Access to medicine and drugs for needy patients, particularly in developing countries, remains an important concern. There is little public awareness of the fact that, since the UN Millennium Development Goals were proclaimed in 2000, multinational pharmaceutical companies have entered into more than 126 partnerships for the benefit of patients in developing nations. As a result of these initiatives, over 540 million treatments, worth in excess of USD 4.4 billion, have been provided to needy patients. These figures relate only to long-term programs and do not include assistance to patients in industrialized nations or disaster relief. Last year, taking all pro bono contributions into account, the total aid provided for patients in need by Novartis alone amounted to USD 696 million, with 6.5 million patients being treated. The main element of this commitment was the donation of medicines for the treatment of leprosy, malaria, tuberculosis and chronic myeloid leukemia. On top of humanitarian considerations, this aid produces substantial economic benefits, as it may enable patients to start work again and support themselves and their families.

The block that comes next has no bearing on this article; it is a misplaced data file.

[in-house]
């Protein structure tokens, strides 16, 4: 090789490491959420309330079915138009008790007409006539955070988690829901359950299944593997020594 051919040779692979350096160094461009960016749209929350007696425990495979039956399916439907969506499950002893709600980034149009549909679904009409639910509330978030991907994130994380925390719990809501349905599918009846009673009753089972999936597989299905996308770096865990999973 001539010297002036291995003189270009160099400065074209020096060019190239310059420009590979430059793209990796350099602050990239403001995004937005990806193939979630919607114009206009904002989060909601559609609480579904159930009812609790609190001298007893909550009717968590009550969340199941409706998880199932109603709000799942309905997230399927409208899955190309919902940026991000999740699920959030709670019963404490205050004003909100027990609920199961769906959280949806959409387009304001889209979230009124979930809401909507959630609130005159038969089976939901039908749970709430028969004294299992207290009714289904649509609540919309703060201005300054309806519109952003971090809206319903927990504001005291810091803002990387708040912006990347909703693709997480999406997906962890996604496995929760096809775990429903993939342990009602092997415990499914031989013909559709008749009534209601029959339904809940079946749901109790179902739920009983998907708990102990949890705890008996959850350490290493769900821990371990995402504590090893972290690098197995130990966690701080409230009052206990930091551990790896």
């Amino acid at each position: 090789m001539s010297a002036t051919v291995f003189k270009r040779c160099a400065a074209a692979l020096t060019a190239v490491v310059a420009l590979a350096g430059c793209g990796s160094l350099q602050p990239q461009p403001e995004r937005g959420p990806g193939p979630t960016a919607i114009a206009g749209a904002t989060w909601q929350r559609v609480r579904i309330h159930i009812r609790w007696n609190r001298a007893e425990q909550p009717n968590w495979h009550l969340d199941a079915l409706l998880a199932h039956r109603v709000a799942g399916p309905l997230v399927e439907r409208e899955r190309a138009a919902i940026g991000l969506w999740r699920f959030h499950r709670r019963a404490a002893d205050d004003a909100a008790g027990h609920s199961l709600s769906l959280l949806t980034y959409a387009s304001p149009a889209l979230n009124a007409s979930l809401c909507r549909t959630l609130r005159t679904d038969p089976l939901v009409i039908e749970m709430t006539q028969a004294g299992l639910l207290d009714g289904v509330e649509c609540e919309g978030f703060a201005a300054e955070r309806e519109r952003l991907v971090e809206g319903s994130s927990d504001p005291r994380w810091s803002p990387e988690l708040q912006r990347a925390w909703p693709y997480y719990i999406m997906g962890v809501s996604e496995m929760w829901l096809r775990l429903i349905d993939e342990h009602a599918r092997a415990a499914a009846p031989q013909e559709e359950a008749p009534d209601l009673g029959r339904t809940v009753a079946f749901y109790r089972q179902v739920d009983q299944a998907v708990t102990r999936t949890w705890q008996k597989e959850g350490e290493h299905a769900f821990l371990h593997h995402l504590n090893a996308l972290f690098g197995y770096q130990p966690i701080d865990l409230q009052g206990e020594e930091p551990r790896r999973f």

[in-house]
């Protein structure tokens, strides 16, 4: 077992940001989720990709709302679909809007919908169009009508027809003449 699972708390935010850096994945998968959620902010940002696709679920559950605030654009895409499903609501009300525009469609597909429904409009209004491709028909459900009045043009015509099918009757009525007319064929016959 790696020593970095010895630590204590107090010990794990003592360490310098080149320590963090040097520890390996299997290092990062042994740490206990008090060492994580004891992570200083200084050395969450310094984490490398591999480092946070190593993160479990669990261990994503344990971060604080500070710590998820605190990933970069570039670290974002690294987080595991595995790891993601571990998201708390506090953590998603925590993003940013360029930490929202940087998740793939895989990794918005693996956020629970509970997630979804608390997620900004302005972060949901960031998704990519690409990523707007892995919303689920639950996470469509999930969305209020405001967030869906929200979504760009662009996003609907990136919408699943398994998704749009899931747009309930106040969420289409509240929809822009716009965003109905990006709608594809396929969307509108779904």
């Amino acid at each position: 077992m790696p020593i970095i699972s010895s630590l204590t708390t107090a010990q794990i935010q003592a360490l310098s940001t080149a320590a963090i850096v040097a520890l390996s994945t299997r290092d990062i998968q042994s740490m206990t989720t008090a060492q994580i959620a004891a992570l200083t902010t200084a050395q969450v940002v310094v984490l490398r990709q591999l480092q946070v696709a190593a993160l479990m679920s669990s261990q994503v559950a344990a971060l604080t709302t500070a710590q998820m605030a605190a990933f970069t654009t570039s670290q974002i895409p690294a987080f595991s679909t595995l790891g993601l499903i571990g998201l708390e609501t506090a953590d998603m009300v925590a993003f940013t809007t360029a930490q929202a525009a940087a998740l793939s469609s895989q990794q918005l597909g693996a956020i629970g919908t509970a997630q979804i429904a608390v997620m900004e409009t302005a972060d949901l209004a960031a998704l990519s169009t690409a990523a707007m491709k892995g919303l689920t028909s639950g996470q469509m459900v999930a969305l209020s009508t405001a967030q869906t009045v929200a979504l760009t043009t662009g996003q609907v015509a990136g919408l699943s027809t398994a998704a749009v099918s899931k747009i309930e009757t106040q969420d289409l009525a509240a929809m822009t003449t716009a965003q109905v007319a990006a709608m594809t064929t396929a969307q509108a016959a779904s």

The pharmaceutical industry's commitment to patients in developing countries exceeds that of any other industry sector worldwide. But it cannot succeed single-handedly. There is a fundamental need for effective action by governments that are primarily concerned with the welfare of their citizens, as well as for partnerships with international organizations and civil society.

The company's tenth year of operations provides me with the opportunity for a brief review. In 1995, Ciba and Sandoz with a combined headcount of 134 000 posted total sales of around USD 27 billion (using today's currency translation rates); in 2005, with just over 91 000 employees, sales reached USD 32 billion. In the initial postmerger years, spin-offs and disposals removed almost 50% of the 1995 total sales and a corresponding number of employees. This transformed the business portfolio dramatically.